Sleep experts believe that you should get an average of seven to eight hours of sleep each night. You can’t make up for sleep that you lose during the night by sleeping in later in the morning.
Simply do your best during the day and try to get back to your sleep schedule that night.
Try to get ready for bed at the same time each night. Once you have established what hours work best for you then try to be consistent.
It is important to realize that a regular bedtime routine is imperative to your goal of achieving natural sleep. Create a routine that will prepare you for sleep.
The routine can include many of the suggestions found in this book or they can be as simple as brushing your teeth or reading a book. Whatever routine you decide on it will be a way of telling your unconscious that it is time to fall asleep.
Try to make sure that your routine is relaxing and not stimulating so that your mind can rest.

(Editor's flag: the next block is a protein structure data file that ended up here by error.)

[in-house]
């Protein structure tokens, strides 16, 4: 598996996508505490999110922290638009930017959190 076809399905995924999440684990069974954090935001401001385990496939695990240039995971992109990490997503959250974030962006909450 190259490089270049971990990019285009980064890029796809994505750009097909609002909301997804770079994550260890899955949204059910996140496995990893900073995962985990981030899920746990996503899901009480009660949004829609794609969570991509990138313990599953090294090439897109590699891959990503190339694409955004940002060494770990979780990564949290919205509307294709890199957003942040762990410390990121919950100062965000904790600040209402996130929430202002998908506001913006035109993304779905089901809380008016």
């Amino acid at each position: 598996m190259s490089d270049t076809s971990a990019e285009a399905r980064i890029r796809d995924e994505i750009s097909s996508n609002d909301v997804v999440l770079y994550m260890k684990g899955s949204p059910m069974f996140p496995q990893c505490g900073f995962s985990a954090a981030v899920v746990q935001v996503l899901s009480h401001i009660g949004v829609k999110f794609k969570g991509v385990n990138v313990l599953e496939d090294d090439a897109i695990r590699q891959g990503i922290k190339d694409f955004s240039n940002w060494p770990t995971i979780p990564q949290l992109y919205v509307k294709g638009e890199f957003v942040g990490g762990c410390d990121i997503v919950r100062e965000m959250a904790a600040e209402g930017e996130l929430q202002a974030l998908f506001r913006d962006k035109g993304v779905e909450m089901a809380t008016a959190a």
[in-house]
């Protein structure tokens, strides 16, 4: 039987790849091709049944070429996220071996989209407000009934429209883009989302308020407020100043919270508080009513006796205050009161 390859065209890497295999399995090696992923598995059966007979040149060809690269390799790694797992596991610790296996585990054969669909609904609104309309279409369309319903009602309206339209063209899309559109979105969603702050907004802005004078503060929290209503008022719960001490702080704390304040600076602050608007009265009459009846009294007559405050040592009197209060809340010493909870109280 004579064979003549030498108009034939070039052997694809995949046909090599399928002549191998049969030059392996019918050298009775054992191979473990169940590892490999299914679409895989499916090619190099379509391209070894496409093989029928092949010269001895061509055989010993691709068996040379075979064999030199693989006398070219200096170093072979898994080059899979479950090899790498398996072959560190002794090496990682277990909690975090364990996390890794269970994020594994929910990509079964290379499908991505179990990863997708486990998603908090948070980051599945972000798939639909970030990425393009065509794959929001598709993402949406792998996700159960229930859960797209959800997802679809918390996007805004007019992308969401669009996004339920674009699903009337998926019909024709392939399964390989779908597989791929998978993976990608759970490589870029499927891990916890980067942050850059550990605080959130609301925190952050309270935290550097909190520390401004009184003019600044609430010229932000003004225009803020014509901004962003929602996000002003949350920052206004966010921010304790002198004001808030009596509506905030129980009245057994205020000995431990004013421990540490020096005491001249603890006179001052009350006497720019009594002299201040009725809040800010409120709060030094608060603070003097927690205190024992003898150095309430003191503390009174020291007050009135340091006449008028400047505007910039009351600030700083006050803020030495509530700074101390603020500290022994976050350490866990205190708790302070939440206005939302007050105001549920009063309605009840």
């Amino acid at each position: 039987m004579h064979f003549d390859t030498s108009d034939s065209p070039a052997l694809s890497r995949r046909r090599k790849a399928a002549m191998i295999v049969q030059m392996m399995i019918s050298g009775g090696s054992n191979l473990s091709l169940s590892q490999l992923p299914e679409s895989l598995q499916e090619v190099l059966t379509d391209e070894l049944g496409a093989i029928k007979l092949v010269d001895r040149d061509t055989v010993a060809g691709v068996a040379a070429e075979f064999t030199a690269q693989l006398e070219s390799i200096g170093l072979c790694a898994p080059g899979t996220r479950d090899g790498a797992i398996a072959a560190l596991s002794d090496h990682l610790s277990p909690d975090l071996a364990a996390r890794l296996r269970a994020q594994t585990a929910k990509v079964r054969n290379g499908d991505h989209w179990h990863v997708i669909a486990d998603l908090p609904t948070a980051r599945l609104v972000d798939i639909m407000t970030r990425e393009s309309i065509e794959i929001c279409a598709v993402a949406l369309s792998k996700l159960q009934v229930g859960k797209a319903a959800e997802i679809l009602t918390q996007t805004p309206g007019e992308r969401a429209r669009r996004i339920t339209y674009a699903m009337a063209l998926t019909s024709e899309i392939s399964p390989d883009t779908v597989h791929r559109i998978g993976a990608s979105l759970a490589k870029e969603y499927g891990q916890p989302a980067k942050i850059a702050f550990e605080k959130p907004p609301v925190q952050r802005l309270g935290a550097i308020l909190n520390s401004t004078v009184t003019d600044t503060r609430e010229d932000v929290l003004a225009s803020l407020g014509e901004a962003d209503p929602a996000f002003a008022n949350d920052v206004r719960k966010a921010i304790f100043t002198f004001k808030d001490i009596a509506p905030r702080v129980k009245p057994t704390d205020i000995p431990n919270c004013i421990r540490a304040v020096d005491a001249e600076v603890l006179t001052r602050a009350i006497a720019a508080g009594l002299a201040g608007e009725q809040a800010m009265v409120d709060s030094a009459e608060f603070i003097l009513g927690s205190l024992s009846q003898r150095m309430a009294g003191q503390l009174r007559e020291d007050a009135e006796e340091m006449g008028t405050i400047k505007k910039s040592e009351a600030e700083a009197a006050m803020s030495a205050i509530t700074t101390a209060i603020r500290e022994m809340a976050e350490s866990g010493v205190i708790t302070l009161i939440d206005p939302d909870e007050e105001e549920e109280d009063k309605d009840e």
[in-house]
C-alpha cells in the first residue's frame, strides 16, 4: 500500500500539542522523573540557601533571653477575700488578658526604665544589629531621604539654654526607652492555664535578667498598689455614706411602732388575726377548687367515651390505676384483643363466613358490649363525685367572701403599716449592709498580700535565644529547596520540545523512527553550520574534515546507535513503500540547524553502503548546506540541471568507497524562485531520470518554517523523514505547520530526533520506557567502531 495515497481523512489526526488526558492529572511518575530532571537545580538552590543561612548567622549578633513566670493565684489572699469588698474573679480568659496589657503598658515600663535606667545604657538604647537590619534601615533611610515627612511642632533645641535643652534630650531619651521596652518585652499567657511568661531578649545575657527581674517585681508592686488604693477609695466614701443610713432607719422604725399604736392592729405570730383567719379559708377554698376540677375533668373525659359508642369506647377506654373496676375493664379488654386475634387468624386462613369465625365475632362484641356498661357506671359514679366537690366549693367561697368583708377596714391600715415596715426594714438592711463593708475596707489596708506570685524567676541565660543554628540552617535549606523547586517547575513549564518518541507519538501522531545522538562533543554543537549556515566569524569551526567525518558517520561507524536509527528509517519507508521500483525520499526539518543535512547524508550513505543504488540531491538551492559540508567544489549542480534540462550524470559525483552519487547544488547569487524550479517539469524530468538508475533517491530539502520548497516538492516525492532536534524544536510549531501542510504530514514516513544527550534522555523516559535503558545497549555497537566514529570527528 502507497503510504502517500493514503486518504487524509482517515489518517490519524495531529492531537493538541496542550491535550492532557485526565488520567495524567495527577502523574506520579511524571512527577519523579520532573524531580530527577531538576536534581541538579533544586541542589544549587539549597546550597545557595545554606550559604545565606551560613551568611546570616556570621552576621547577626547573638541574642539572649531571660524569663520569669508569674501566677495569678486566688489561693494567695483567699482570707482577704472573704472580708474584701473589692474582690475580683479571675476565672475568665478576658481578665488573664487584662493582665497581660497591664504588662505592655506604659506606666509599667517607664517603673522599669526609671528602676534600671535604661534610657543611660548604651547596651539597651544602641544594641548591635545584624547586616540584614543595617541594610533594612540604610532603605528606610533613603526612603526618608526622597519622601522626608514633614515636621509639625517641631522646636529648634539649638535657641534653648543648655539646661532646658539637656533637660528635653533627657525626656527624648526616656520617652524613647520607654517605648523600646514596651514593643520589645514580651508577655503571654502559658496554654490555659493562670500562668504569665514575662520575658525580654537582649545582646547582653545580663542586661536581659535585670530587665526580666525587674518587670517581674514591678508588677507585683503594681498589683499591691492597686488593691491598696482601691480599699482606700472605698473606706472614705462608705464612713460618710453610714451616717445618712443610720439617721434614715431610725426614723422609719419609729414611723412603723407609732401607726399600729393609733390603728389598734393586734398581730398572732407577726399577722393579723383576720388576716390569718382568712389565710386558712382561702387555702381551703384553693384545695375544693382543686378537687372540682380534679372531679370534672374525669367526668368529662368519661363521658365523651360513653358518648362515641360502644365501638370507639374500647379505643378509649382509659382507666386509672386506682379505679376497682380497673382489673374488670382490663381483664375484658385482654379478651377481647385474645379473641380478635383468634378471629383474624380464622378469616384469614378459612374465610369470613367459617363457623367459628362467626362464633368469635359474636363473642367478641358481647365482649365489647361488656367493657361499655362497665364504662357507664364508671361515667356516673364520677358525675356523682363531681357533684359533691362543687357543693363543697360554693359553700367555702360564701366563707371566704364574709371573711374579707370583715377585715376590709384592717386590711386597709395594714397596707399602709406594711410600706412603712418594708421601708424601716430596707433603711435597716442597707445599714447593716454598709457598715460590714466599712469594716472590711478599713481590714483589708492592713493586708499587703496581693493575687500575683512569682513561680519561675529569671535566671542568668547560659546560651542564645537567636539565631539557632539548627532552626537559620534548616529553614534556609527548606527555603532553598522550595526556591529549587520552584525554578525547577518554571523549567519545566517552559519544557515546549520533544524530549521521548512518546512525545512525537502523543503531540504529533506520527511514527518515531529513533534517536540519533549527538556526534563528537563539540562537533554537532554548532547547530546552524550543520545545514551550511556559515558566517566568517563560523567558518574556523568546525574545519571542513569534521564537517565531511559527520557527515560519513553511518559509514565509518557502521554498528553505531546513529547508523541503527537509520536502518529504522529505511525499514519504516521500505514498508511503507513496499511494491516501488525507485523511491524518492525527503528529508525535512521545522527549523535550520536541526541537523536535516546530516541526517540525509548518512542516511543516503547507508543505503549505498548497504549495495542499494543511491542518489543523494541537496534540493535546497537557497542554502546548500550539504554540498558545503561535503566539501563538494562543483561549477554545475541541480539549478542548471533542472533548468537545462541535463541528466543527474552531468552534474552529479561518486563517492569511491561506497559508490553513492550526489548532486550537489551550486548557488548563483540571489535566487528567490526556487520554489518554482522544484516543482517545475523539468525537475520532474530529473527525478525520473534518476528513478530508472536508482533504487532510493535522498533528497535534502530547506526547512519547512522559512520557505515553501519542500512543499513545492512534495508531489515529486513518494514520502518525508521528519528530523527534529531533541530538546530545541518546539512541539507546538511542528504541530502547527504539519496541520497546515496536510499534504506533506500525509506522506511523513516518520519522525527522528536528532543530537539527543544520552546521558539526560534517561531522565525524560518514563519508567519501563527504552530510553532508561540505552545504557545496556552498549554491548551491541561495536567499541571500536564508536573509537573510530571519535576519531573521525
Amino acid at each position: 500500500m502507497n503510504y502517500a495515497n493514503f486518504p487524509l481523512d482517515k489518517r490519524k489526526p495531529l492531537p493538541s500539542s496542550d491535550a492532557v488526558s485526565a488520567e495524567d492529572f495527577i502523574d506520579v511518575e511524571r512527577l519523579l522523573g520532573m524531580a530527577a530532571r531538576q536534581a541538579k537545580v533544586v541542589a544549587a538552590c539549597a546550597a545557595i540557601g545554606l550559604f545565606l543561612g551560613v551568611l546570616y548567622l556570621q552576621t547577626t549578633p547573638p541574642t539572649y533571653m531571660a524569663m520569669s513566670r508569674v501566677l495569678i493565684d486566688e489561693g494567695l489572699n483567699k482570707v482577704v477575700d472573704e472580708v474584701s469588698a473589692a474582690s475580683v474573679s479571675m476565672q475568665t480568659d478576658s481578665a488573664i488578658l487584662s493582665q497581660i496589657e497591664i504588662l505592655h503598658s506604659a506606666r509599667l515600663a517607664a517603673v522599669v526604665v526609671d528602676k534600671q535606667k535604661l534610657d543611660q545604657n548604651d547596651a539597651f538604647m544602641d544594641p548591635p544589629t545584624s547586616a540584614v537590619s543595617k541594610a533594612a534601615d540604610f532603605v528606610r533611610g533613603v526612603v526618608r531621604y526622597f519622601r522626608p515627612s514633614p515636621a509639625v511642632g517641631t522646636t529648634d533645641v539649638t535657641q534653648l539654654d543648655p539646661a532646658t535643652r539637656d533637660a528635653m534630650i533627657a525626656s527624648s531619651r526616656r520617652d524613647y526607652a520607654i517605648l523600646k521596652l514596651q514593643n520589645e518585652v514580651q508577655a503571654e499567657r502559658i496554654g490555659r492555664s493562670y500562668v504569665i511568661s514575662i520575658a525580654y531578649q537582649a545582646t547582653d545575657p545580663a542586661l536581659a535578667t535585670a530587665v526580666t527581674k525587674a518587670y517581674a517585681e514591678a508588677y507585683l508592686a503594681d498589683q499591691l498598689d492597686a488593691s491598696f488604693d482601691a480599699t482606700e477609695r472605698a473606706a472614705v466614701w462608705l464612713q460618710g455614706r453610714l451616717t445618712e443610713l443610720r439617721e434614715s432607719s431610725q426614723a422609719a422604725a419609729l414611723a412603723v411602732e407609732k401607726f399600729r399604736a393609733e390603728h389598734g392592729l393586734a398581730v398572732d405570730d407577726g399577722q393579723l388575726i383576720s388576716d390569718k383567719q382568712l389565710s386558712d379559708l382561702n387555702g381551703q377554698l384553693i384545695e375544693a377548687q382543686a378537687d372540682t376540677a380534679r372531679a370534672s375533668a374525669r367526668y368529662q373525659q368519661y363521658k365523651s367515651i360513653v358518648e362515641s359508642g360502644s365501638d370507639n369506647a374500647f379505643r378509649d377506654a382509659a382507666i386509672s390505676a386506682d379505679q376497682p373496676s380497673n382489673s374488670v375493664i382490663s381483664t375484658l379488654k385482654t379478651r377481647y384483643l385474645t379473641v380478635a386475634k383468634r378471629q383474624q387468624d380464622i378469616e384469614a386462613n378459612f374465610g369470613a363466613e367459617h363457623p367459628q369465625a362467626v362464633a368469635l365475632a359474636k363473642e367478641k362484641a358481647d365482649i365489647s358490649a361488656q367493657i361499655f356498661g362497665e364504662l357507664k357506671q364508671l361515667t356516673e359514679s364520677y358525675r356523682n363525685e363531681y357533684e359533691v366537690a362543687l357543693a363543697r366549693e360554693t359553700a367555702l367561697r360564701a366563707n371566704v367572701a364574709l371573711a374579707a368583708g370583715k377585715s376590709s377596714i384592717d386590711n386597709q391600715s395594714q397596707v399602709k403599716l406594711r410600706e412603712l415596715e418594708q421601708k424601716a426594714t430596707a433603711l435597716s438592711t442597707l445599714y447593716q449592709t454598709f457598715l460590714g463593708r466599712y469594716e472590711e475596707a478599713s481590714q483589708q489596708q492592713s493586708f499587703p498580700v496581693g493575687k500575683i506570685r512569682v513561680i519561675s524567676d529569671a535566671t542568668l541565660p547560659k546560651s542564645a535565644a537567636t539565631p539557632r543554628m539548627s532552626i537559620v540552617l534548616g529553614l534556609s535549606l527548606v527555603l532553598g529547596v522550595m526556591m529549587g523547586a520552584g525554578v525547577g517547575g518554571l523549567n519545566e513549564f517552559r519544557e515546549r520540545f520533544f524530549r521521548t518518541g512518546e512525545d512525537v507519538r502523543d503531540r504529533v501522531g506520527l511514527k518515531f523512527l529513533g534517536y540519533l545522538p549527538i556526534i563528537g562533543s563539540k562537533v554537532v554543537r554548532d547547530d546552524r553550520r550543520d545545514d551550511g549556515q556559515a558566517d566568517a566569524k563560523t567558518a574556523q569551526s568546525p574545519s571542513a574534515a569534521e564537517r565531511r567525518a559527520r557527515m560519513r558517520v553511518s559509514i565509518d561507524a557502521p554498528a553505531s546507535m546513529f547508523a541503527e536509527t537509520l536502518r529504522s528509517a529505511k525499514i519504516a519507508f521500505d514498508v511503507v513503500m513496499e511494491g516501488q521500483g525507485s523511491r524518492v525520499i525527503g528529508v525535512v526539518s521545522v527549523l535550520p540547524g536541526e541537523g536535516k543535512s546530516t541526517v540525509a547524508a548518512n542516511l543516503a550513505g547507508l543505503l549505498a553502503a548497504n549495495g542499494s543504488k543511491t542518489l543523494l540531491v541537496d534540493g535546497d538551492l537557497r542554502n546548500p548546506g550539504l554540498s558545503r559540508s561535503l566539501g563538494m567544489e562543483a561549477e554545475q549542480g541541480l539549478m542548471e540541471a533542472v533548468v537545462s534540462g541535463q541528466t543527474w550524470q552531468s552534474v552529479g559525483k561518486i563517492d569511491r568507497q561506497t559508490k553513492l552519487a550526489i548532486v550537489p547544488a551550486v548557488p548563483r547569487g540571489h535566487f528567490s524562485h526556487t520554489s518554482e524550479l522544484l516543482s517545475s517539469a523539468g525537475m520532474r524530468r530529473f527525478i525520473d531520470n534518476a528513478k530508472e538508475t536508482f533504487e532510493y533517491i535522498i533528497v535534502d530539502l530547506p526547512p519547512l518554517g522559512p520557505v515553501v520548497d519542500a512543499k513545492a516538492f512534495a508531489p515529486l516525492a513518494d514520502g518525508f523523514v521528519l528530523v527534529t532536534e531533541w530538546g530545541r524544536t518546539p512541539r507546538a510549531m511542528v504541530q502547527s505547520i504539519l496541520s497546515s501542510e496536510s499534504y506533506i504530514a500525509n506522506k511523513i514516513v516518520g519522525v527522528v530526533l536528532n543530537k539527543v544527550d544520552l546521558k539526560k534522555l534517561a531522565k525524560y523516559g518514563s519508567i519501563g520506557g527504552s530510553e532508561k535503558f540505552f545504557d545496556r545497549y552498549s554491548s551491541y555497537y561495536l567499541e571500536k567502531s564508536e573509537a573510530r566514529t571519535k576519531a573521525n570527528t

Make sure that daytime naps are not part of your daily routine!
If you allow yourself to sleep during the day, even if it just for a few minutes, you will confuse your body’s ability to differentiate between day and night sleeping.
Try staying active when you are feeling tired during the day and eat a small piece of fruit to increase your energy level.
- Remember that natural remedies work differently for everyone.
- Think positive thoughts as you design a sleep routine that is right for you.
- Don’t become discouraged if you change and alter your nighttime routine after a couple of weeks.
With perseverance and determination, you will achieve natural sleep.
After establishing a consistent bedtime routine, it is important to create a comfortable and relaxed atmosphere in your bedroom. The cozier and harmonic your bedroom is the more relaxed you will feel.
Your goal is to promote a calming and restive atmosphere. This can be achieved by creating a bedroom environment that is not only appealing to you but also functions without interruptions or annoying irritations.
Ensure that the room temperature is set according your preference.
Ideally your room should be on the cooler side; however, you should experiment with your own comfort level.
You don’t want to wake during the night either too hot or too cold and then find yourself wide awake once again. Sleep experts say that the ideal room temperature is 65 to 70 degrees F.